‘See me. Feel me. Touch me.’ (Pt. 2)

From virtual to visceral learning

After I posted my previous blogpost on inspiring learning through objects and artefacts, I began to think a bit more about what makes that form of learning so powerful. I was walking the dog (I use it as a form of idea-generation therapy) wondering what might be the opposite or complementary term to ‘virtual learning’. Suddenly, as I walked past the butcher’s shop in the shopping precinct, the word ‘visceral’ fell into my head. Passers-by must have wondered at this figure walking very slowly (our dog is very old) muttering to himself and repeating the phrase ‘virtual learning, visceral learning’.

I began to like the idea of visceral learning, with its connotations of strong emotions and physical experiences (not to mention unmentionable bodily functions).  I suspect, however, that we won’t be seeing the phrase ‘ visceral learning’ in our institutional mission statements and learning and teaching strategy documents.

Why visceral?

There is phenomenon that has been occurring in the last few decades, particular in the arts and popular culture. Essentially it consists of a reaction to a world that, increasingly, is viewed and experienced via gazing at a screen – whether a TV screen or a computer monitor or laptop/tablet/phone screen. Once, audiences used to flock to the theatre to watch the ‘well-made play’. They would sit in the dark, in silence, watching the action on stage. Then TV came along. Similarly  people used to flock to Working Men’s Clubs for a ‘good night out’. Then TV came along. Then computers came along, and now we’ve reached the point where a virtually infinite universe of entertainment and information can be accessed at the click of a mouse or, more recently, by tapping the screen.

But there was a reaction to this sitting in front of a screen; and that reaction was to make performances more visceral. No longer was it sufficient to sit passively and watch. The relationship between the performer, the ‘text’, the audience and the environment became blurred, mutable, transactional. The veritable explosion of site-specific, immersive, interactive performances and performance experiences can be seen, in part, as a reaction to the relative passivity of just watching a screen. Audiences were engaged and involved: physically as well as emotionally. And that pattern can be seen in many fields beyond theatre.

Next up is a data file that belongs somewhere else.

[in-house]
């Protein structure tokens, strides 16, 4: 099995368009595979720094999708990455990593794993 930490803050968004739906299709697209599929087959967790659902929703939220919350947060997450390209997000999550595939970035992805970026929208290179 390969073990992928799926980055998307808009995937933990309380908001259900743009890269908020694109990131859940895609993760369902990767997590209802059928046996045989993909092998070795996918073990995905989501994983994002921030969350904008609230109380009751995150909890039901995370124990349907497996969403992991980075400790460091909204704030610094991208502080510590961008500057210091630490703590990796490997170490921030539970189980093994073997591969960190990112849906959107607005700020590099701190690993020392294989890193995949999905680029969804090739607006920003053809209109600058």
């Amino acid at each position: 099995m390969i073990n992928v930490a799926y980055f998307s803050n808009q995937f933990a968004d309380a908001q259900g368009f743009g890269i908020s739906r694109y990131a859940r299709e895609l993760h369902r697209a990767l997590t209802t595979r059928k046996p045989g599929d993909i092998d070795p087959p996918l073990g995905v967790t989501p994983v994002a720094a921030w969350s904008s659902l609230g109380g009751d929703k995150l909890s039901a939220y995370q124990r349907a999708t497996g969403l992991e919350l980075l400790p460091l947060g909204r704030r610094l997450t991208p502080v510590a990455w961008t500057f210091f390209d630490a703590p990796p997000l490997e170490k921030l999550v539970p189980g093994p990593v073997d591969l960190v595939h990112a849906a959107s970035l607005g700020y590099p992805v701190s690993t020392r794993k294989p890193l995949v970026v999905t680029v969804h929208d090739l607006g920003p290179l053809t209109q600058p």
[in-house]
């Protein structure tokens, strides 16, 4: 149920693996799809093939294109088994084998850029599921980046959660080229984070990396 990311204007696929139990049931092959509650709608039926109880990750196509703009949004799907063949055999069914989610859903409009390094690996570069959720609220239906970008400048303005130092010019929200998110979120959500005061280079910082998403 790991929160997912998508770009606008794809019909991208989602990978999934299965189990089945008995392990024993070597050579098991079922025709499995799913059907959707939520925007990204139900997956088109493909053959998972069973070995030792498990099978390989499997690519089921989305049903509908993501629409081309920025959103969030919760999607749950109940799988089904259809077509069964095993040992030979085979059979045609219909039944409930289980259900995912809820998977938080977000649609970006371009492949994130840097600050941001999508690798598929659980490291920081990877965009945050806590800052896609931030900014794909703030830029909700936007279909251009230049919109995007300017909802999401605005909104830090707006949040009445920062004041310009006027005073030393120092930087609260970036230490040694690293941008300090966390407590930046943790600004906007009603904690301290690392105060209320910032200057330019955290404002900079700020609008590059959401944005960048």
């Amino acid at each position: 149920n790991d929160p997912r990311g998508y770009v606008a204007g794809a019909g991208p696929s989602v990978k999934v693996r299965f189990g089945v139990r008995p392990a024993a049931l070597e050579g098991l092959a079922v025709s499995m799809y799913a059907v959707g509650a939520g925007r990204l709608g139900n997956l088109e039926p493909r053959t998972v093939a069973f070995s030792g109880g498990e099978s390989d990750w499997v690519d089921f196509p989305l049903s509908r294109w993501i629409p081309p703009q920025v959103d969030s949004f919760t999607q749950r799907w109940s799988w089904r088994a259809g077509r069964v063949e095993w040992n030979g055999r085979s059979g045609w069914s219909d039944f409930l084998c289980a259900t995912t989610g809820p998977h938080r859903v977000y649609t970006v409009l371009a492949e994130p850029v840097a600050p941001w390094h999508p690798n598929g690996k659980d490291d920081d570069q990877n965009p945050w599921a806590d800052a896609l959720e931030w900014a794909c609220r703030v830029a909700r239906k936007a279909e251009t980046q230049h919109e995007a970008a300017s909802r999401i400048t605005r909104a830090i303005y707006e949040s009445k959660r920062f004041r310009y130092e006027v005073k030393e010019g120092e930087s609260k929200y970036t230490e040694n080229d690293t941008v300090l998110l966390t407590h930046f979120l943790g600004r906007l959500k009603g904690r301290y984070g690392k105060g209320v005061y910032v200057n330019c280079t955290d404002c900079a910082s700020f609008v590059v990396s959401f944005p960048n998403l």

Higher education has, perhaps, been a bit late to the visceral learning party. Perhaps it’s got something to do with the innate distrust of anything that is not focused on the mind and the intellect. If you want to put this to the test, try doing a simple, short physical warm-up exercise with a group of colleagues or students from non-performance based disciplines. The looks and expressions tell you that you might as well be asking them to stick needles in their eyes!

But there’s clearly a shift happening, though currently it tends to occur predominantly amongst the creative, educational  ‘outliers’. But slowly, as in Wenger’s notion of legitimate peripheral participation, as more individuals and groups within that community of practice adopt and adapt the ideas, discourses and – importantly – the new or certainly different practices, the activity moves gradually from the periphery towards the centre of a particular community of practice.

The virtual and the visceral are the ying and yang of learning and teaching. It’s not either/or, but both/and. The more institutions focus on enhancing (and investing) in digital and virtual learning experiences, the more that needs to be complemented by enhancing (and investing in)  visceral learning experiences. No longer should students be required to sit passively in the (lecture) theatre, listening to and watching the action on the stage. They can usually get that via clicking a mouse or tapping  the screen and watching the video of the lecture on YouTube (or via the VLE). Visceral learning goes beyond ‘engaged’ learning. It involves immersing oneself intellectually, emotionally, physically and kinaesthetically in the learning experience. That learning experience needs to be designed skilfully to enable that immersion to occur, and it needs skill and confidence on the part of the teacher, who acts not as a transmitter of knowledge but as a guide, mentor and partner through the visceral learning journey.

Tell me and I forget.

Teach me and I remember.

Involve me and I learn.

(Benjamin Franklin)